As a Londoner currently based in California, what do you miss most about London? What details of contemporary London life did you try to capture in this novel?

I’m lucky enough to be able to visit London at least once a year and to have very good friends I stay with in a warm and welcoming house in Islington which might just seem a little oddly familiar if any readers of the book were to visit it! I like to visit but I find I’m happier living in Los Angeles. My family is Irish, not English, and I never really fit into mild-mannered Anglo-Saxon society; I also suffer quite badly from seasonal affective disorder and get horribly depressed during the dark English winters. But it was very nice indeed to spend a virtual year there while I was writing the book—I enjoyed all the best bits and was able to come back to the real world of California when the cold started to get to me. For the details of London life, I put my journalist’s hat back on again and mercilessly grilled a group of Londoners I know about every hour of their every day, about which they were all most patient and informative and which I, if not they, found most interesting. As in Little Women, I tried to give a sense of the passing of the seasons. I’ve mentioned the clothes people would be wearing through the year, and most chapters contain at least one reference to a food or flower that would be in season then—I hope they’re accurate, although I did slip up on at least one occasion and very nearly had jasmine blooming in the spring, as it does in LA, instead of in the summer. I caught it at proof stage and changed it to freesia, which has the same number of letters!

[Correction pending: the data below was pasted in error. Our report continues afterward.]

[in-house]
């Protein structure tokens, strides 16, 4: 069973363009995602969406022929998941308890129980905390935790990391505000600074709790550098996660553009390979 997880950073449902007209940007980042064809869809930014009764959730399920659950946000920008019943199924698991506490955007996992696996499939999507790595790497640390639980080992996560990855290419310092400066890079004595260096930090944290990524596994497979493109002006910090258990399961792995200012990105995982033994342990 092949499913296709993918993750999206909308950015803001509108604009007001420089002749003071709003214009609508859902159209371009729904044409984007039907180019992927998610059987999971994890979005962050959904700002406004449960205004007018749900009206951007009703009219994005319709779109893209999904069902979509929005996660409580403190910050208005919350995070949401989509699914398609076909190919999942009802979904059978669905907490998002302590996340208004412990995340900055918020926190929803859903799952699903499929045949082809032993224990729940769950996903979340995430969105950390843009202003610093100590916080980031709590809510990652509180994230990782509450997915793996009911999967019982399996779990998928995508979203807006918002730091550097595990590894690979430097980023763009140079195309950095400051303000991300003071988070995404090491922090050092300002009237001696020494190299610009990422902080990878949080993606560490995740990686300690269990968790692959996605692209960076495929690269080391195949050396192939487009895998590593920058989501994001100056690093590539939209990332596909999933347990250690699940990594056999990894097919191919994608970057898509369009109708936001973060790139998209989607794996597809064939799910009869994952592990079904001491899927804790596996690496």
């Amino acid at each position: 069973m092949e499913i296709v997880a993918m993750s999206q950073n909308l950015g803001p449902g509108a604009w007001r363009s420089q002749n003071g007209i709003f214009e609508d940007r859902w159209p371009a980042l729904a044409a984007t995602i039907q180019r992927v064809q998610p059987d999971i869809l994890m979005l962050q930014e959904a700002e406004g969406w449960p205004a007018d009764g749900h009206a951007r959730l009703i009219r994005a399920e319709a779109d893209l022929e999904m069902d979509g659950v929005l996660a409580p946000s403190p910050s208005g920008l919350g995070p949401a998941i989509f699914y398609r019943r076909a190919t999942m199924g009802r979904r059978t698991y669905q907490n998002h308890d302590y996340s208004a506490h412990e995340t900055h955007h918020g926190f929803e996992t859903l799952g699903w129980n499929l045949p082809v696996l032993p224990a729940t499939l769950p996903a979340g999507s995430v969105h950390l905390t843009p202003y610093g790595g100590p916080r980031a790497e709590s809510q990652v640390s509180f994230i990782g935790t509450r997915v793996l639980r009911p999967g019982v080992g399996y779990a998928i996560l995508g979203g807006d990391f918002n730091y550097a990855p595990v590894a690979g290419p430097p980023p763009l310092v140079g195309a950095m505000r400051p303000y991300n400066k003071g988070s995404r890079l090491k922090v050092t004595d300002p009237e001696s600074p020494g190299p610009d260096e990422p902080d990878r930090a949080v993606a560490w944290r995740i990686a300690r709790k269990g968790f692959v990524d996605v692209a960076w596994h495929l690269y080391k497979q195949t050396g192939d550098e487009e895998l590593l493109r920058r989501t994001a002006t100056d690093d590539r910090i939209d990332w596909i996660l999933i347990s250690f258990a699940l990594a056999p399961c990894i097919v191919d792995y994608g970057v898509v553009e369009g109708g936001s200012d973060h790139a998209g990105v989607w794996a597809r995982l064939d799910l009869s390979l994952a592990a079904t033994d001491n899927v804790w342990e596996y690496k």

The sisters in this novel have such rich, complex relationships. Did you draw upon your own family to inspire the bonds among Emma, Lulu, and Sophie?

I can’t think my brothers would be pleased to be compared to a bunch of sissy girls! But in a way I did draw on them. I didn’t have sisters but I did have siblings, so am very familiar with that environment—the casual closeness, the bickering, the in-jokes. Particularly important is the pecking order, which is something I’ve always been interested in and which I’ve been able to experience from both sides lately, as I am most firmly one of the eldest in my own family, and had always bemoaned that my younger brothers seemed to have had life easier; however, my husband is the youngest of four and—much as his siblings love him—I am sometimes shocked at the lack of family clout he wields! Emma has a line at one point where she says to Sophie, “Do you really think I’d make something up just to impress you?” Which came from seeing family life through my husband’s perspective. It’s taken for granted that the younger siblings want to impress the older, but nobody bothers to want to impress the poor youngest.